Baking & Snack - May 2018 - 42
MILLER BAKING CO.
did whatever we had to do to get the product out." Since
then, the company has increased its efficiency by strategically planning each day, week or month.
Cultivating a culture
Dough balls are run
through a caustic bath to
give the finished product
the classic pretzel sheen.
As the Pretzilla brand took off and Miller Baking Co.
grew to meet demand, Mr. Miller had to expand his
staff, particularly the management team. Previously, he
had his hand in everything. "Until 2014, if you looked
at an organizational chart of our business, my name
filled every box," he said. Learning to trust other people
to have the company's best interest in mind was a lesson Mr. Miller had to learn. "If you want to build a team,
you can't continue to own those boxes ... not if you want
good people to stay," he continued.
Mr. Miller thought hard about what he wanted the
company to be going forward and surrounded himself
with a team that shared his commitment to quality and
service - those values instilled in him and passed down
to the rest of the team. "People who come to work here
find out quickly that we do things with the customer
in mind, sometimes a little too much," Mr. Miller said.
"There are decisions that are made that might not be a
good business decision, but from a quality and service
standpoint, it's the right decision. We don't cut corners
for the sake of a margin."
This dedication to quality and service informed the
company's core values as well: stability, going the extra
mile, curiosity and humility. "Everyone can say 'customer service,' but customer service might mean fixing the
problem tomorrow," Mr. Miller explained. "Going the
extra mile means we're going to fix it right now. That's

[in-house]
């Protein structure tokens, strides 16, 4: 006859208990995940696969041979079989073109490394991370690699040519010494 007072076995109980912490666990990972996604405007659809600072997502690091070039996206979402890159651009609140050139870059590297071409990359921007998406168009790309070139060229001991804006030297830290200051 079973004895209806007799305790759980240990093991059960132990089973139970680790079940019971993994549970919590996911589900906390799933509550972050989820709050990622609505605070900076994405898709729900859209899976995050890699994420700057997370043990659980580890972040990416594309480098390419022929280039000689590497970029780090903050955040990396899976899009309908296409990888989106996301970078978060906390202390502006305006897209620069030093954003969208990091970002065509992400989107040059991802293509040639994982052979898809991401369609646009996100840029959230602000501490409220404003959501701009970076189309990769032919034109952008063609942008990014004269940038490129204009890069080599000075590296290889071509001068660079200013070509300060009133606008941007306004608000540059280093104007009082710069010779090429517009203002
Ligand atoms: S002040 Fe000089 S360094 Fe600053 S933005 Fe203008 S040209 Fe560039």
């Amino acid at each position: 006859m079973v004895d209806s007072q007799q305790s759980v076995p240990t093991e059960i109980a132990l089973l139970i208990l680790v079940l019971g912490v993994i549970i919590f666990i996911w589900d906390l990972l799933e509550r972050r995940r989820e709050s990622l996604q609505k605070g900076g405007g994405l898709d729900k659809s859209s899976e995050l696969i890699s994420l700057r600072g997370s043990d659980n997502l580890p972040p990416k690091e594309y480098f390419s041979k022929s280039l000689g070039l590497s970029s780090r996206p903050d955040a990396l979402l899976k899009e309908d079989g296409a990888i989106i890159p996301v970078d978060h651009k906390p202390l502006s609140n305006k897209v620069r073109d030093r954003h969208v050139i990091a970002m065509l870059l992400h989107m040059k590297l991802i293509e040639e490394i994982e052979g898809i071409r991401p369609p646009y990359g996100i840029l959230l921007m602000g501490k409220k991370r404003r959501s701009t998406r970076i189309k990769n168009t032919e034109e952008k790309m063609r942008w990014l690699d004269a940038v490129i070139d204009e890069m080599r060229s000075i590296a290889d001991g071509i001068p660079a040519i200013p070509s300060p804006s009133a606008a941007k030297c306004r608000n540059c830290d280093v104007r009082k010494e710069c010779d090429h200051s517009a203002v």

important to our culture."
Even with the guiding light of his father's principles,
42 Baking & Snack May 2018 / www.bakingandsnack.com
"If you want to build a team,
you can't continue to own
those boxes ... not if you
want good people to stay."
Brian Miller, Milling Baking Co.
arriving at these four values did not happen overnight.
Neither did adapting his staff to the demands of the
new direction. Miller Baking Co.'s original management
team, formed in 2014, came to Mr. Miller with core
values that included words such as "customer service"
and "trust" - which didn't really resonate with him. "I
wanted values that were really going to move the needle.
Trust isn't going to move the needle," he explained. "If
you don't have trust, you're not going to have a company
period. But being curious isn't something people talk a
lot about. We push each other to ask 'Why do we do it
that way?' "
Mr. Miller started from scratch and hired a new management team, populated with people who inspired him
and he enjoyed working with. "These are people who are
critical thinkers, are curious and understand what our
customers' needs are," he said.
Growing pains existed on the plant floor as well. New
equipment meant more training and required a new
skillset, and as every commercial bakery knows, finding
quality employees to work on a plant floor is a struggle.
Finding the right people, especially for leadership positions, was a challenge. "I kissed a lot of frogs," Mr. Miller
said. "I didn't get it right the first or second and some-